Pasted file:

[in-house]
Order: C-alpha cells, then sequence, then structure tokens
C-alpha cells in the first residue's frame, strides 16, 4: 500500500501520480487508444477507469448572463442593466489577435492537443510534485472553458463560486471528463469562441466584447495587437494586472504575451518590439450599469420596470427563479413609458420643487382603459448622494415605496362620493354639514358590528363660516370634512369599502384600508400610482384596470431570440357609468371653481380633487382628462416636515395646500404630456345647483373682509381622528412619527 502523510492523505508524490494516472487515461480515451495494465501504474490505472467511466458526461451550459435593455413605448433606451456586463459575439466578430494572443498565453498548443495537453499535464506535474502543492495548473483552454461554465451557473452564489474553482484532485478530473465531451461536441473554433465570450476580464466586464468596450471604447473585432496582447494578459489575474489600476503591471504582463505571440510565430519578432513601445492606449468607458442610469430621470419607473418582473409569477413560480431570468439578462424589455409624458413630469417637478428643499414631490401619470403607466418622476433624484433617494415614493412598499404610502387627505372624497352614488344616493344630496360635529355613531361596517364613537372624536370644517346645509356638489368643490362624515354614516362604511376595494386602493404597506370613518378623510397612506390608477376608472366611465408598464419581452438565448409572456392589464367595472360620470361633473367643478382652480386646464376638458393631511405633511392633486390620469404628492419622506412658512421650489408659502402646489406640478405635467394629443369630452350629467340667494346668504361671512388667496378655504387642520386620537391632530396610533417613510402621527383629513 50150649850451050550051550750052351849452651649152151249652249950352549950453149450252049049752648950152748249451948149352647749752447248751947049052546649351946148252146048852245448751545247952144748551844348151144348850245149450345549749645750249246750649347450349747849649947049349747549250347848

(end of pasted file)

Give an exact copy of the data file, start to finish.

[in-house]
Order: C-alpha cells, then sequence, then structure tokens
C-alpha cells in the first residue's frame, strides 16, 4: 500500500501520480487508444477507469448572463442593466489577435492537443510534485472553458463560486471528463469562441466584447495587437494586472504575451518590439450599469420596470427563479413609458420643487382603459448622494415605496362620493354639514358590528363660516370634512369599502384600508400610482384596470431570440357609468371653481380633487382628462416636515395646500404630456345647483373682509381622528412619527 502523510492523505508524490494516472487515461480515451495494465501504474490505472467511466458526461451550459435593455413605448433606451456586463459575439466578430494572443498565453498548443495537453499535464506535474502543492495548473483552454461554465451557473452564489474553482484532485478530473465531451461536441473554433465570450476580464466586464468596450471604447473585432496582447494578459489575474489600476503591471504582463505571440510565430519578432513601445492606449468607458442610469430621470419607473418582473409569477413560480431570468439578462424589455409624458413630469417637478428643499414631490401619470403607466418622476433624484433617494415614493412598499404610502387627505372624497352614488344616493344630496360635529355613531361596517364613537372624536370644517346645509356638489368643490362624515354614516362604511376595494386602493404597506370613518378623510397612506390608477376608472366611465408598464419581452438565448409572456392589464367595472360620470361633473367643478382652480386646464376638458393631511405633511392633486390620469404628492419622506412658512421650489408659502402646489406640478405635467394629443369630452350629467340667494346668504361671512388667496378655504387642520386620537391632530396610533417613510402621527383629513 50150649850451050550051550750052351849452651649152151249652249950352549950453149450252049049752648950152748249451948149352647749752447248751947049052546649351946148252146048852245448751545247952144748551844348151144348850245149450345549749645750249246750649347450349747849649947049349747549250347848